Please note any maintenance and/or repairs performed, and who performed them, since the last monitoring, i.e. tank pumped, alarm repaired, pump replaced, system purged & balanced.
Additional Routine Maintenance Recommendations
Diversion Valves: Diversion valves switch the effluent flow between two or more separate leach fields. Often there will be two functioning leach fields separated by a diversion valve. Switching periodically between leach fields allows the leach fields to dry out prolonging their longevity. Often the system higher in elevation or above ground is utilized during the winter months in order to achieve a separation to ground water.
A diversion valve is either manual or automatic. A manual valve will often be found within an access container made of ABS,PVC, or corrugated pipe with an access lid at the ground surface. The valve will be located after the sump tank or after the septic tank if there is not a sump tank. An automatic diversion valve is often found within a Christy box and may consist of valve levers controlled electronically (there will be wires connected to the valves) or a number of pipes exiting from a chamber such as with the Hydrotek valve.
To determine if a Hydrotek valve is operational:
- Have one person activate the pump and send one dose of effluent, and have a second person observe the effluent flowing through the clear piping exiting the valve during a dose.
- One person sends a second dose while the second person observes the effluent. The effluent should be traveling through a different pipe. If it is not, contact a qualified septic contractor for assistance.
Electronically controlled diversion valve: To determine if it is working, first ascertain when the valve is set to open. This information should be available from the approved septic plans or from the contractor or consultant who worked on the system. If the diversion valve is set to switch between fields after every dose:
- Observe which valves are open during a dose, and then observe if the valves rotate during the next dose. If they don’t rotate between doses contact a qualified septic contractor.
- If the valves are not set to rotate after each dose contact the contractor or consultant who worked on the system for assistance.
Valve boxes: Locate the valve boxes, as shown on the approved septic plans. Check to see if they are filled with dirt or effluent and remove any excess dirt. Dirt will hinder the ability to adjust the valves when purging and adjusting is necessary. Effluent may indicate that a biomat is forming on the gravel bed and that the system needs purging and adjusting.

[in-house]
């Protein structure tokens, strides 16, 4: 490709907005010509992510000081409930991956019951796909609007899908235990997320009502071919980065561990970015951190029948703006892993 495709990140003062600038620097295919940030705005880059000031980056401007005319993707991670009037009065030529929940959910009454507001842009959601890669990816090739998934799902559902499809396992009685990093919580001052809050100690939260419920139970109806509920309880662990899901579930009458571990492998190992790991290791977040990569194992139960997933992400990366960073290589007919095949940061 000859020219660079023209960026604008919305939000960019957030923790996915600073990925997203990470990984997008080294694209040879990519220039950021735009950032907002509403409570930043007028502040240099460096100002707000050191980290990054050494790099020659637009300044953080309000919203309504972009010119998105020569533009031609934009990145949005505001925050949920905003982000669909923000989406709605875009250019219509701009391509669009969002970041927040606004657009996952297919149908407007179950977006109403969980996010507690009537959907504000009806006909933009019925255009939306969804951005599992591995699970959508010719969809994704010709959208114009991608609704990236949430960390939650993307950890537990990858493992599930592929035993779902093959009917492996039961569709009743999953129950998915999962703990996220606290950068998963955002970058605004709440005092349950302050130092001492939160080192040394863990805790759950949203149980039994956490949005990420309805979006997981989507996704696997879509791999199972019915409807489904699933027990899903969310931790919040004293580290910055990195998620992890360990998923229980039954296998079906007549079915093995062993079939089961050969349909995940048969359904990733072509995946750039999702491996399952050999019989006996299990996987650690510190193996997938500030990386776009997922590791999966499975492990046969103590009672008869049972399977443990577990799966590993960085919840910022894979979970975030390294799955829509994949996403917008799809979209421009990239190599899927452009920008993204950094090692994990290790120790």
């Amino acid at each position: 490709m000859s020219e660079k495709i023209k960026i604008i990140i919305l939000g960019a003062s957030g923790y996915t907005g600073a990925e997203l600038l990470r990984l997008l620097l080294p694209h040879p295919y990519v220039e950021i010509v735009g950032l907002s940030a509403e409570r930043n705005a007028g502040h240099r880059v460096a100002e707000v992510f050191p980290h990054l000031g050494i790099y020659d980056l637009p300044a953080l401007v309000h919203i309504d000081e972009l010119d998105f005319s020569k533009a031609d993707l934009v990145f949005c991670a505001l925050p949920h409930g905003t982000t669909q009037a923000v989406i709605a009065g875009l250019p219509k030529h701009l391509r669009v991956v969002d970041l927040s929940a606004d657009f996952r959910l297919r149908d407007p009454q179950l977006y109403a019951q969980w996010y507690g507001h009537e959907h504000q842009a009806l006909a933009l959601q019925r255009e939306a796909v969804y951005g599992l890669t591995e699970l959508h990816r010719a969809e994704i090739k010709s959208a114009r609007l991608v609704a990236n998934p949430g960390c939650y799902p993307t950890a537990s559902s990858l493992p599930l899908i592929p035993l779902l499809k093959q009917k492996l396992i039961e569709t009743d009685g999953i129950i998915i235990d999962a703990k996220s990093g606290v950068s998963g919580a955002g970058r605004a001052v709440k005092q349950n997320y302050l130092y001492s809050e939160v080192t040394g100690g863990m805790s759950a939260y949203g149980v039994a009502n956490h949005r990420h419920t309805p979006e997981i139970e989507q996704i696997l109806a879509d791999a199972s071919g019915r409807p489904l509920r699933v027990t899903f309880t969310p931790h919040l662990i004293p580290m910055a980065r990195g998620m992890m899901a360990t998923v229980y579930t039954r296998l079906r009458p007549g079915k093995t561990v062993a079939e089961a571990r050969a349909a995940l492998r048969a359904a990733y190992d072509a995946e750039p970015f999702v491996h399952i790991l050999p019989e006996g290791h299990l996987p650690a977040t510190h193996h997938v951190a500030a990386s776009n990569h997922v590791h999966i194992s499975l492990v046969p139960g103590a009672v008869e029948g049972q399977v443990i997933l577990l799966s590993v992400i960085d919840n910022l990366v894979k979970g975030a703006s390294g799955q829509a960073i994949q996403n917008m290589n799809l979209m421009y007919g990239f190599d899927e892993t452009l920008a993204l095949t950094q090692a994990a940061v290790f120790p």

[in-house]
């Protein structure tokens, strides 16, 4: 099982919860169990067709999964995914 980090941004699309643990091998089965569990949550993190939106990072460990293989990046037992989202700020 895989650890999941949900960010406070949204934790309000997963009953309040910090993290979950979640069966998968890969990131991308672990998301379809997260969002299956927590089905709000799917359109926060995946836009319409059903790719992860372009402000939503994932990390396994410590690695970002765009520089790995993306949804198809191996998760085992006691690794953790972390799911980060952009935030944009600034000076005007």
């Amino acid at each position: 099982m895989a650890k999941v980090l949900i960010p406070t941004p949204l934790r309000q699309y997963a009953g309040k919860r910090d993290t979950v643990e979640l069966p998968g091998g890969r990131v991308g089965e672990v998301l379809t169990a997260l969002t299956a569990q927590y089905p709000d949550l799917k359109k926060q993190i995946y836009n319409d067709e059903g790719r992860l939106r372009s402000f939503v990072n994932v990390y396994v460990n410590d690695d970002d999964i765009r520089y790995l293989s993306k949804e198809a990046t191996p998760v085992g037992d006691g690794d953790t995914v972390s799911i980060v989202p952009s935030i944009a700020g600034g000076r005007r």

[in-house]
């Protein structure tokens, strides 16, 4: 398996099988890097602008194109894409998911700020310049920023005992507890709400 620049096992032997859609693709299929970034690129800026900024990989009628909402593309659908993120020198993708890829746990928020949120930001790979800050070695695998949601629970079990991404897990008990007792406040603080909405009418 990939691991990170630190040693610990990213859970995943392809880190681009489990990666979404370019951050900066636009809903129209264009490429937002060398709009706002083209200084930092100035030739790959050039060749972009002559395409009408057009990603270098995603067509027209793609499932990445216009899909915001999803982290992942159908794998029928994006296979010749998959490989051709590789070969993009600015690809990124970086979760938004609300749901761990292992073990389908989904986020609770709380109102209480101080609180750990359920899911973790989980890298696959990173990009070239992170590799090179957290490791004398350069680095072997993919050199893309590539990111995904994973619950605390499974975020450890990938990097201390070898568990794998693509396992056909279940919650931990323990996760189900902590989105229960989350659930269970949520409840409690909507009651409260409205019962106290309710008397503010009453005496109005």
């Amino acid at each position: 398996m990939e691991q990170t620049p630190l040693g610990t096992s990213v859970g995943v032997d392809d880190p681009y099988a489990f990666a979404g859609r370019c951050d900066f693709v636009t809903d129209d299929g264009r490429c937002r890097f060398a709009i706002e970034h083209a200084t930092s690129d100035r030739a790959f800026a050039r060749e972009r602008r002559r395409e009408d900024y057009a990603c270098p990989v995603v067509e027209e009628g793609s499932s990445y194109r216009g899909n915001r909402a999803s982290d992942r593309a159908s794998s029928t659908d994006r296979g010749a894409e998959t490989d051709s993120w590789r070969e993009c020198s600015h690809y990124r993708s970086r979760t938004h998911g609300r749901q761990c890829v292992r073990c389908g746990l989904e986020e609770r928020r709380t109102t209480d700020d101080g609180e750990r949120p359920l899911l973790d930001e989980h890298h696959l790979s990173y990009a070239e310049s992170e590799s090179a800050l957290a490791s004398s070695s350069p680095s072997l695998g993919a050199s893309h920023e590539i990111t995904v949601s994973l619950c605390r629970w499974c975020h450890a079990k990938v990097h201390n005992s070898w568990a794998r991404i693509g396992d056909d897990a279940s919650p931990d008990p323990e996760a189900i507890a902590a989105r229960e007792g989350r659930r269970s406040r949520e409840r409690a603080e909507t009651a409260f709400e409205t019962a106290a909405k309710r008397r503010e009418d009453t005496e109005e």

Vegetation: Follow proper vegetation practices. Refer to WLS-017, Landscape Guidelines for Nonstandard Septic Systems.
Soil cover: Fill in any holes in the leach field area with a permeable soil similar to the existing cover.
Interceptor drains: Interceptor drains are sub-surface drains used to catch sub-surface water in order to divert it around the leach field. Not all septic systems employ an interceptor drain. If one is used, the location of the interceptor drain should be on the approved septic plans. Locate the outfall and the cleanouts, and clear any obstructions. The best time to check to see if the drain is functioning is during or right after a rainfall. Water should be running out of the outfall.
Expansion area: Determine if the system has an expansion area. For any new improvements such as, structures, driveways, drainage ways, horse corrals, etc. setbacks from the expansion areas must be met. For questions, contact PRMD Well and Septic staff prior to the start of work.
Pretreatment units: Determine if the system has a pretreatment unit and review the maintenance manual for service instructions. Make sure the unit is always turned on. When properly working no odors should be present when the unit is closed. If there are odors present when the unit is closed, contact a qualified septic contractor for assistance.
Drip Systems: For drip systems, refer to the maintenance manual if available. Check the approved septic plans for location of the drip system, including the headworks, located in a Christy box, and the air vent/vacuum breakers. Be sure that the headworks, and air vents are free of excess dirt. Check visible plumbing for any leaks. Check for wet areas within the system which may indicate a broken line, and if there are wet areas or plumbing leaks, contact a qualified septic contractor.
Additional information related to non-standard septic systems: